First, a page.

Types of Coverage Included in Applicable Coverage:
- Health FSAs;
- Archer MSAs (but certain contributions by individuals are not included);
- HSAs (but after-tax contributions by individuals are not included);
- Governmental plans for civilian employees;
- Coverage for on-site medical clinics (but clinics that provide only de minimis medical care are excluded);
- Retiree coverage;
- Multiemployer plans; and
- Coverage only for a specified disease or illness and hospital indemnity or other fixed indemnity insurance, under certain circumstances.
Types of Coverage Excluded from Applicable Coverage:
(1) Coverage, whether through insurance or otherwise, that includes:
(a) coverage only for accident, or disability income insurance, or any combination thereof;
(b) coverage issued as a supplement to liability insurance;
(c) liability insurance, including general liability insurance and automobile liability insurance;
(d) workers’ compensation or similar insurance;
(e) automobile medical payment insurance;
(f) credit-only insurance; and
(g) other insurance coverage, as specified in regulations, similar to the coverage listed above and under which benefits for medical care are secondary or incidental to other insurance benefits;
(2) Coverage, whether through insurance or otherwise, for long-term care;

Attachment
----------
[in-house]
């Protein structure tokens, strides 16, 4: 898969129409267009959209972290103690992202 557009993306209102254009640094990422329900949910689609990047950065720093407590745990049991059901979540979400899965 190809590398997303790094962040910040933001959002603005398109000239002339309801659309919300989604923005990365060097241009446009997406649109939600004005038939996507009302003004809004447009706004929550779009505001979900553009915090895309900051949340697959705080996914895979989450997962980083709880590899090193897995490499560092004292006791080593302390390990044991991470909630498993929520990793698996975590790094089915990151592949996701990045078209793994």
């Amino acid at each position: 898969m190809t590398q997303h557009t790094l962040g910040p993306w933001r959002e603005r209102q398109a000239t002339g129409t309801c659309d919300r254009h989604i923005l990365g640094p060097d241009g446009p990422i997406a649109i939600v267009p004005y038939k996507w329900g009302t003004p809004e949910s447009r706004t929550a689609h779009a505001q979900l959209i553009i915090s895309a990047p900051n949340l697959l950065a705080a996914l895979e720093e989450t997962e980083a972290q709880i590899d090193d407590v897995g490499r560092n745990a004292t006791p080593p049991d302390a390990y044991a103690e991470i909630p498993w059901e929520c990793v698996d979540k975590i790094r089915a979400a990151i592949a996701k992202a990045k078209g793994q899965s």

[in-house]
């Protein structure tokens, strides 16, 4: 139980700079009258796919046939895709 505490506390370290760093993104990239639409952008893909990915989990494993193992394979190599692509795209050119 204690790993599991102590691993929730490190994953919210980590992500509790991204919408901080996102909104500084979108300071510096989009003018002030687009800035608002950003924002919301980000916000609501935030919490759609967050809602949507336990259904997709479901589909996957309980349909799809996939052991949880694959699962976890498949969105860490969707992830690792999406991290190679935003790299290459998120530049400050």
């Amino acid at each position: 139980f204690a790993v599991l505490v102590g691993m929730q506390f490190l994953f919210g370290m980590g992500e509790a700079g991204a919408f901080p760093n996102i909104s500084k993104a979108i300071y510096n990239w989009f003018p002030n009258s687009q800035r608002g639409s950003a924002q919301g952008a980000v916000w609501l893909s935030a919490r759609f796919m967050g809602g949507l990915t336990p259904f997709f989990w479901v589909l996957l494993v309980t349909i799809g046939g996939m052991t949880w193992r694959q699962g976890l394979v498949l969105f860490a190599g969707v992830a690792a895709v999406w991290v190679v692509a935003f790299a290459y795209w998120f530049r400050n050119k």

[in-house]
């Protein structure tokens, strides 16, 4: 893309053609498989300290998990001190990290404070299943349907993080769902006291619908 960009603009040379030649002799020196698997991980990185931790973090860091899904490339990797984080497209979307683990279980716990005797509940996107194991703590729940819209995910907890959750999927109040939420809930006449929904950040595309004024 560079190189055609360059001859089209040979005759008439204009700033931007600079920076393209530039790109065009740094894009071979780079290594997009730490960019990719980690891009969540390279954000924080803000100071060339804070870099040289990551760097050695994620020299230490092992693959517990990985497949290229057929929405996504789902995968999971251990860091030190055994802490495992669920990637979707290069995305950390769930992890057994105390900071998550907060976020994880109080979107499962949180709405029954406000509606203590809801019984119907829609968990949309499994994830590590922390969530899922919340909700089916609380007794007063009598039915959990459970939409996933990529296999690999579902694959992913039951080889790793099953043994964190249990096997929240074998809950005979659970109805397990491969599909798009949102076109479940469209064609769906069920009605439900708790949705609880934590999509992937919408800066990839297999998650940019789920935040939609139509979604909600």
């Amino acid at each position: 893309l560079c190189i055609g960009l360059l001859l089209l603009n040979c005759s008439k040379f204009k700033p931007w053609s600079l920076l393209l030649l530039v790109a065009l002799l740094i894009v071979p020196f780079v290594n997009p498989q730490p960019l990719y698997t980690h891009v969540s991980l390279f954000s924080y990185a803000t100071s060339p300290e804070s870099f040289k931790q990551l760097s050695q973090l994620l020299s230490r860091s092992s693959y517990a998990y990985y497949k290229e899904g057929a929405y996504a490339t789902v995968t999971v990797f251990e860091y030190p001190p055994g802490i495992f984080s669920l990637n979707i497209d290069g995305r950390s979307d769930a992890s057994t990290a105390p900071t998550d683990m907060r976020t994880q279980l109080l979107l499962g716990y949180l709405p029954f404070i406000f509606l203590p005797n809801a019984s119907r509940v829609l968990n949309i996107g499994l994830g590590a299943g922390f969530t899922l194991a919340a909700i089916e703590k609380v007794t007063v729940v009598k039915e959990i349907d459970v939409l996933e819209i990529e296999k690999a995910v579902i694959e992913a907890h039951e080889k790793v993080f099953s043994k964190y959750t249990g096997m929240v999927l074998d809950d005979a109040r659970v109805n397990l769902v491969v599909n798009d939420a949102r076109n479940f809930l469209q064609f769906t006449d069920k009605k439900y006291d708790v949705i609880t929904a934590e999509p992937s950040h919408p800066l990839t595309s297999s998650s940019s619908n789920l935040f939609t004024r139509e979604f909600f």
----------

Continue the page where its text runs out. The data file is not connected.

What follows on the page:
(3) Dental and vision policies; the IRS says it is considering excluding all limited scope dental and vision benefits that qualify as excepted benefits (insured and self-funded); and
(4) Coverage only for a specified disease or illness and hospital indemnity or other fixed indemnity insurance, under certain circumstances.
Treasury and IRS are considering whether to propose that employee assistance programs that qualify as an excepted benefit pursuant to the recently issued regulations on excepted benefits would be excluded from applicable coverage for purposes of the Cadillac tax. Comments are requested on any reasons why Treasury and IRS should not implement this approach.
Public comments should be submitted no later than May 15, 2015. Comments should include a reference to Notice 2015-16. Send submissions to CC:PA:LPD:PR (Notice 2015-16), Room 5203, Internal Revenue Service, P.O. Box 7604, Ben Franklin Station, Washington, DC 20044. Submissions may be hand delivered Monday through Friday between the hours of 8 a.m. and 4 p.m. to CC:PA:LPD:PR (Notice 2015-16), Courier’s Desk, Internal Revenue Service, 1111 Constitution Avenue, NW, Washington, DC 20044, or sent electronically, via the following e-mail address: Notice.firstname.lastname@example.org.
Please include “Notice 2015-16” in the subject line of any electronic communication. All material submitted will be available for public inspection and copying.